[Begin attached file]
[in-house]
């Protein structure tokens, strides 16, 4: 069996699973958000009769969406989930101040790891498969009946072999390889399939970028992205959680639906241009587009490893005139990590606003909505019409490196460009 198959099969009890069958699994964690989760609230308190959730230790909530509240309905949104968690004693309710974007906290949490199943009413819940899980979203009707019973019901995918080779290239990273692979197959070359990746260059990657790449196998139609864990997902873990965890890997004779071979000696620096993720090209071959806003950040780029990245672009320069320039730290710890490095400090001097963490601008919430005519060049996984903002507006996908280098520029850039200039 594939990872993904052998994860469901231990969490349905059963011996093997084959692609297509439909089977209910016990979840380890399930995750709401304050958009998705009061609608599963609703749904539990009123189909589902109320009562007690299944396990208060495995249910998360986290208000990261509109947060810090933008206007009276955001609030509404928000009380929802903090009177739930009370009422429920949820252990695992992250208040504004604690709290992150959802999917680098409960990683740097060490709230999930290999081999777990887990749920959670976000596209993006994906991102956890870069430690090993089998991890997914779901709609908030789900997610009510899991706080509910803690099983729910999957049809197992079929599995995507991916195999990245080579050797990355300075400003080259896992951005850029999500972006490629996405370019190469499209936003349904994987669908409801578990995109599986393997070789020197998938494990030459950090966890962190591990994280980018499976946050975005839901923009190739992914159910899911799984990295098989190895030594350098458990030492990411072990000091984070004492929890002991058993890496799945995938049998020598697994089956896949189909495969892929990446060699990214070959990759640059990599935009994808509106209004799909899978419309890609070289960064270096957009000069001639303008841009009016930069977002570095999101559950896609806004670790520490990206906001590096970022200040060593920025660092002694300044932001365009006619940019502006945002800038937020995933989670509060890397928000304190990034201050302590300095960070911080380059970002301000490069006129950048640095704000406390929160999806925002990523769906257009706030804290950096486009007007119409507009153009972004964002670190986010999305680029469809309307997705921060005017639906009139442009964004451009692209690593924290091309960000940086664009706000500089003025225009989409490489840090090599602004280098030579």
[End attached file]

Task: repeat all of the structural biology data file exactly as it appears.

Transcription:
[in-house]
């Protein structure tokens, strides 16, 4: 069996699973958000009769969406989930101040790891498969009946072999390889399939970028992205959680639906241009587009490893005139990590606003909505019409490196460009 198959099969009890069958699994964690989760609230308190959730230790909530509240309905949104968690004693309710974007906290949490199943009413819940899980979203009707019973019901995918080779290239990273692979197959070359990746260059990657790449196998139609864990997902873990965890890997004779071979000696620096993720090209071959806003950040780029990245672009320069320039730290710890490095400090001097963490601008919430005519060049996984903002507006996908280098520029850039200039 594939990872993904052998994860469901231990969490349905059963011996093997084959692609297509439909089977209910016990979840380890399930995750709401304050958009998705009061609608599963609703749904539990009123189909589902109320009562007690299944396990208060495995249910998360986290208000990261509109947060810090933008206007009276955001609030509404928000009380929802903090009177739930009370009422429920949820252990695992992250208040504004604690709290992150959802999917680098409960990683740097060490709230999930290999081999777990887990749920959670976000596209993006994906991102956890870069430690090993089998991890997914779901709609908030789900997610009510899991706080509910803690099983729910999957049809197992079929599995995507991916195999990245080579050797990355300075400003080259896992951005850029999500972006490629996405370019190469499209936003349904994987669908409801578990995109599986393997070789020197998938494990030459950090966890962190591990994280980018499976946050975005839901923009190739992914159910899911799984990295098989190895030594350098458990030492990411072990000091984070004492929890002991058993890496799945995938049998020598697994089956896949189909495969892929990446060699990214070959990759640059990599935009994808509106209004799909899978419309890609070289960064270096957009000069001639303008841009009016930069977002570095999101559950896609806004670790520490990206906001590096970022200040060593920025660092002694300044932001365009006619940019502006945002800038937020995933989670509060890397928000304190990034201050302590300095960070911080380059970002301000490069006129950048640095704000406390929160999806925002990523769906257009706030804290950096486009007007119409507009153009972004964002670190986010999305680029469809309307997705921060005017639906009139442009964004451009692209690593924290091309960000940086664009706000500089003025225009989409490489840090090599602004280098030579």